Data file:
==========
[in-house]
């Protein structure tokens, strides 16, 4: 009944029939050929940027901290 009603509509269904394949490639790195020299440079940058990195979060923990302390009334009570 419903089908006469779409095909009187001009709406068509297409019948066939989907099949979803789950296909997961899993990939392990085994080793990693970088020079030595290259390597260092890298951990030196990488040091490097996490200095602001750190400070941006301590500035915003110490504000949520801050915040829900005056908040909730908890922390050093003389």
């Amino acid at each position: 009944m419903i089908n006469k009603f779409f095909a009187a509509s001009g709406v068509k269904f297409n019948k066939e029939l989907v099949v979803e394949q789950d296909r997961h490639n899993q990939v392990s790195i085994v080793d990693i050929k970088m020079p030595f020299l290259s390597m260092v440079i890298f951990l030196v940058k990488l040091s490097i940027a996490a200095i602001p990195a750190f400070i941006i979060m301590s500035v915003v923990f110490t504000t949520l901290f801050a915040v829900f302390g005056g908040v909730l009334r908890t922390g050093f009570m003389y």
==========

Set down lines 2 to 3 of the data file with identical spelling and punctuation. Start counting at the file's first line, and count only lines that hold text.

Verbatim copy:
């Protein structure tokens, strides 16, 4: 009944029939050929940027901290 009603509509269904394949490639790195020299440079940058990195979060923990302390009334009570 419903089908006469779409095909009187001009709406068509297409019948066939989907099949979803789950296909997961899993990939392990085994080793990693970088020079030595290259390597260092890298951990030196990488040091490097996490200095602001750190400070941006301590500035915003110490504000949520801050915040829900005056908040909730908890922390050093003389």
């Amino acid at each position: 009944m419903i089908n006469k009603f779409f095909a009187a509509s001009g709406v068509k269904f297409n019948k066939e029939l989907v099949v979803e394949q789950d296909r997961h490639n899993q990939v392990s790195i085994v080793d990693i050929k970088m020079p030595f020299l290259s390597m260092v440079i890298f951990l030196v940058k990488l040091s490097i940027a996490a200095i602001p990195a750190f400070i941006i979060m301590s500035v915003v923990f110490t504000t949520l901290f801050a915040v829900f302390g005056g908040v909730l009334r908890t922390g050093f009570m003389y």